I believe in the power of stories, but I believe even more in the power of the right story.
During my second visit to a juvenile detention center in Texas, I once again heard from kids facing tough circumstances in all parts of their lives. Many of them were struggling with financial limitations at home, encounters with child protective services, or serious mental health disorders. Theirs were deeply personal stories. But they were also the stories of how these kids’ problems weren’t isolated, and how important it is that the systems we have to help them aren’t isolated either.
It’s the same kind of story I hear when parents talk about the positive impact of Early Childhood Intervention on their children’s development, or when I read about moms struggling to keep themselves and their children healthy with increasingly limited resources. These aren’t unconnected issues. These are narratives about how different systems in Texas—whether child protection or early intervention or mental health or nutritional services—weave together and touch every aspect of our kids’ lives. When our state is at its best, these systems collaborate to ensure that every Texas child has the opportunities he or she needs to have a healthy, happy future.
I care because I know that our legislature doesn’t always recognize that weakening one part of this support system weakens it all. I care because cuts to children’s services are harmful today, but even more devastating in the future. I care because I work with people who get it—who know that we’re not just fighting for one aspect of one child’s life, but for parents, communities, and programs that work together to address the whole child. It’s an ambitious approach, but it’s also one that recognizes the necessity of coordination and the strength in collaboration.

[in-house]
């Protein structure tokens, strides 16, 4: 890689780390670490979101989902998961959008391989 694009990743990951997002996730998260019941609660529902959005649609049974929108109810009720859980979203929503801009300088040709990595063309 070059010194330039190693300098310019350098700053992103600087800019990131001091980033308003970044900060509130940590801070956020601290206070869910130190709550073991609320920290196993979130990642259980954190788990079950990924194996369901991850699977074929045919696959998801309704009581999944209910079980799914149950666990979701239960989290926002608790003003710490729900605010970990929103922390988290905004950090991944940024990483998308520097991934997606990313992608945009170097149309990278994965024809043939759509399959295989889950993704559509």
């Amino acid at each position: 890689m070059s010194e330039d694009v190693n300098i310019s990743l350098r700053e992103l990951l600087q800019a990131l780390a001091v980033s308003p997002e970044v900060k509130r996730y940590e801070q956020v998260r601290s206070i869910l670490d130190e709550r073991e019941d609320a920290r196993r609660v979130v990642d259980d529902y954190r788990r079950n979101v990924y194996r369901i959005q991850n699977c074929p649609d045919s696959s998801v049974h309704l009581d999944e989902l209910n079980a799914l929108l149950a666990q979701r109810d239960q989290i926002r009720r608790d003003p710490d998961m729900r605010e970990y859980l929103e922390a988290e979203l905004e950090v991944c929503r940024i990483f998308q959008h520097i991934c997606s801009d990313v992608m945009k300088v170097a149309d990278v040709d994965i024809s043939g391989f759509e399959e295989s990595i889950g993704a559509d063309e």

I care because investments in our kids matter, and because we can’t afford to see how this story ends if we don’t act now.
Editor's note: This is part of our Share Why You Care series, where members of our staff and network share why children should be a focus in these critical weeks leading up to the election and the months before the legislative session. To check out earlier contributions, read a contribution from mental health policy expert Josette Saxton, health policy associate Lauren Dimitry, CEO Eileen Garcia, juvenile justice expert Lauren Rose, child welfare expert Ashley, and membership director Sondra.